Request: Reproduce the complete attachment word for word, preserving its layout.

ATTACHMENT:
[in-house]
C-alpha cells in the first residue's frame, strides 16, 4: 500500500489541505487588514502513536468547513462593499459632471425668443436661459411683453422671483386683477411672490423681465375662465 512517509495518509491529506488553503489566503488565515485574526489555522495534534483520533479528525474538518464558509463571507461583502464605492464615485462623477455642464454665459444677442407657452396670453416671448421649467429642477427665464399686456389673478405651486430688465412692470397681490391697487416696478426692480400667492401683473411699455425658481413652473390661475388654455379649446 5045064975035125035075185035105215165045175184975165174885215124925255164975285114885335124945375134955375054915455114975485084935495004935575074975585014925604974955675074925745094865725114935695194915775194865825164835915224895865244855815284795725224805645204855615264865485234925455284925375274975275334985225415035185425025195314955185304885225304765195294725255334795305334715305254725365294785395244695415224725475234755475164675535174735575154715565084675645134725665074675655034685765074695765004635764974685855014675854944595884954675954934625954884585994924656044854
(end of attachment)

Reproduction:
[in-house]
C-alpha cells in the first residue's frame, strides 16, 4: 500500500489541505487588514502513536468547513462593499459632471425668443436661459411683453422671483386683477411672490423681465375662465 512517509495518509491529506488553503489566503488565515485574526489555522495534534483520533479528525474538518464558509463571507461583502464605492464615485462623477455642464454665459444677442407657452396670453416671448421649467429642477427665464399686456389673478405651486430688465412692470397681490391697487416696478426692480400667492401683473411699455425658481413652473390661475388654455379649446 5045064975035125035075185035105215165045175184975165174885215124925255164975285114885335124945375134955375054915455114975485084935495004935575074975585014925604974955675074925745094865725114935695194915775194865825164835915224895865244855815284795725224805645204855615264865485234925455284925375274975275334985225415035185425025195314955185304885225304765195294725255334795305334715305254725365294785395244695415224725475234755475164675535174735575154715565084675645134725665074675655034685765074695765004635764974685855014675854944595884954675954934625954884585994924656044854